The truth is that everybody wants the same thing. They want to know that they matter. They want to know that they’re loved. They want a better life for themselves and their family. We’re just so focused on the differences that we can’t hear each other anymore.
You have a demanding career. You’ve raised three children, with a teenager still at home. You shared onstage that your husband survived cancer. Most people wouldn’t add a side hustle to all that. What need does Together meet for you personally?
Well, I think it’s an evolution. People [say] you must be so busy. I’m not busy. I’m full. I have time to watch all the good TV, to read all the books that I want. I exercise. I meditate. Everybody has 24 hours. Once I really understood what my particular purpose was, anything that doesn’t serve that purpose, I deprioritized. I just take the next right step, wherever I can, to serve that purpose.
I do my best, but I make mistakes. For me, what’s important is not to spend time looking backwards. I’ve never been able to change one thing that’s ever happened in the past. Have you? The past is the one place you have no power.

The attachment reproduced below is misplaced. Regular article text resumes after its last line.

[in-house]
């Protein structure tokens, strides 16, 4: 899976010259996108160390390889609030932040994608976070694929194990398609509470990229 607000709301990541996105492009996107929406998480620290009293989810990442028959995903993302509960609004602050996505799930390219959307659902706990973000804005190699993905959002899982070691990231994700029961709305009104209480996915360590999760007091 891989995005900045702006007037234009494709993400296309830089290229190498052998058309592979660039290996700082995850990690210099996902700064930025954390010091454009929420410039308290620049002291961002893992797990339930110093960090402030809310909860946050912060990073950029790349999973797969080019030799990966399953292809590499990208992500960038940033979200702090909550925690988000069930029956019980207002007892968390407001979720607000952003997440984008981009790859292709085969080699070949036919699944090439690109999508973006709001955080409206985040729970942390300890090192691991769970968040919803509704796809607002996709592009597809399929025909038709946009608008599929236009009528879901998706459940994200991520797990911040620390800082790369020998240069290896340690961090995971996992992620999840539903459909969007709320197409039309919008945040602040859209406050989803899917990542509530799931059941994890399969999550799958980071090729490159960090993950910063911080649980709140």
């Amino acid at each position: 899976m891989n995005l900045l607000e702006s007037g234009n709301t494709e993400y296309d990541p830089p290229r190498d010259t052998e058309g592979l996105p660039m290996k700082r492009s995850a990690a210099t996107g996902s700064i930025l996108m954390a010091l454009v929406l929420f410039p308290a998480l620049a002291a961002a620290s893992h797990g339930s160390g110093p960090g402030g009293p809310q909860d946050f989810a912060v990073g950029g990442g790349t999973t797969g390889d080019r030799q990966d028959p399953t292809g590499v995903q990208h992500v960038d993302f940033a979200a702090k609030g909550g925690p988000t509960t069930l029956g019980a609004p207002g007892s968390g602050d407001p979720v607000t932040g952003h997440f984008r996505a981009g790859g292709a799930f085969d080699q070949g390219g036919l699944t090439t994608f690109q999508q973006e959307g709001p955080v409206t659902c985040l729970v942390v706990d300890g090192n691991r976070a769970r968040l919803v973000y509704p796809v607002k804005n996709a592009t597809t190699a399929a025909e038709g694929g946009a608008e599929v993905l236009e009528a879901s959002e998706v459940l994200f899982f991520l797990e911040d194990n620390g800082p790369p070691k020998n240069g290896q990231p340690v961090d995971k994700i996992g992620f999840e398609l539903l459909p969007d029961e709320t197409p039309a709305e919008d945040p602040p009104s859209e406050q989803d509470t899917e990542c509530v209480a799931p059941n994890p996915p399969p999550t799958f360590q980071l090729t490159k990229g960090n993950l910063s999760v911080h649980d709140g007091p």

That just brought tears to my eyes.
Oh. Yay. Yay. [Turning] 50 was like crossing over a barrier for me. Do you really want to keep telling yourself the same old stories?
I understand how you prioritize your time. But, I think for a lot of women, especially mothers, it’s easy to feel torn between the daily duties, the fires you need to put out, and the desire to live your purpose.
Glennon quotes Carl Jung in her opening speech [at Together] “No child is more injured than by the unlived life of the parent.” I really believe that.
My kids know their mom is living her loudest, most impactful life. They are incredibly proud of that, and they take that as a way to live. To be useful in our family is of the highest order. We emphasize character above all else. So, that’s the first thing.
The other thing is: Guilt serves nobody. So, does a basketball game get missed because I have an important presentation? Yes. A presentation might take precedence over a basketball game, but a sick kid would take precedence over anything. It’s about what’s really important in the moment. So, the guilt? The self-loathing? Just leave it. When you shift to purpose and service, you realize that there’s no time for that.
Sharon Van Epps is a freelance writer whose work has appeared online in more than 20 publications, including The New York Times, The Washington Post, The Kitchn, and Good Housekeeping. You can find her on Twitter @sharonvanepps and Facebook.